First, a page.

Congresswoman Elizabeth Esty (D-5th) paid a visit May 5 to New Milford.

The second-term legislator fielded questions and provided information to members of the New Milford Rotary Club and their guests over lunch at the Holiday Restaurant.

"My job is to be a problem solver," Esty told the Rotary members, encouraging them to ask tough questions. "It is to make sure government works for the people."

During her tenure in Washington D.C., Esty serves on the House of Representatives' Committee on Transportation and Infrastructure and the Committee on Space, Science and Technology.

She also offered assistance to anyone in her district who needs to make their way through other government channels.

The congresswoman fielded questions ranging from immigration reform to corporate bailouts, to how to keep businesses from leaving the state.

"I was a co-sponsor of comprehensive immigration reform," Esty said. "When I was elected to Congress this was the No. 1 issue businesses brought up. They said if we want this country to succeed, we need immigration reform."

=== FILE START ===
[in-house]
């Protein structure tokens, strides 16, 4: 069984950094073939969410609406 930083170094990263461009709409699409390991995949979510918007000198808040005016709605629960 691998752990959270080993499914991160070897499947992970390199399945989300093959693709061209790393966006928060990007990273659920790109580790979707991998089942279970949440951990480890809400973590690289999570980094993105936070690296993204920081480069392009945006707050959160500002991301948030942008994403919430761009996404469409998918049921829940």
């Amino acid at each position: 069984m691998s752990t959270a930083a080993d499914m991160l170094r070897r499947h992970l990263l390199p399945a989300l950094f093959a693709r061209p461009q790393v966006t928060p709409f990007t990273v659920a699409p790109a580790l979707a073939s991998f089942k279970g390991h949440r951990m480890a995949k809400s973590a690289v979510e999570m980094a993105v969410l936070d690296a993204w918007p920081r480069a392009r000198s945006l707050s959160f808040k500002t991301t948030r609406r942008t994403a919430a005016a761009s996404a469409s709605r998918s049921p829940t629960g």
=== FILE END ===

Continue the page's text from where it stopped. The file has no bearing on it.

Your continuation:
Esty notes there are dairy farmers in the 5th District who can't get their cows milked three times a day without immigrant labor.

And without immigration reform, she remarked, they have to consider breaking the law to hire the laborers they need.

"They shouldn't be put in that position," Esty said.

Rotary member Arthur Klein asked why, when big corporations "squander their resources," government bails them out, while, at the same time, government straps college graduates with exorbitant student loan debt.

Why not stop charging interest on student loans? he asked.

Esty agreed that currently the federal government "makes a lot of money from student loan debt."

However, it would be difficult to find bi-partisan support for charging no interest on those loans, Esty said.

"This will have a ripple effect in the economy," Esty said, in agreement with Klein's point. "People carrying heavy student loan debt won't buy houses, start families or start businesses. This will hurt the future economy."

Ralph Williams, an accountant, said in the last four or five years, 50 percent of his customers left the state with their businesses.

He asked Esty how she suggests slowing this loss of skilled employees, given the cost of living in New England.

She responded she is increasingly convinced technical training of the district's own workforce would be the key to keeping big business in Connecticut.

People who have grown up in Connecticut value the lifestyle offered and will stay here if there are good paying jobs, she said.

"I hear from businesses that want to stay in Connecticut despite the costs, but worry about having trained workers," Esty said.

"That is of more concern for many of them than the cost of doing business in the state."

stuz@newstimes.com;

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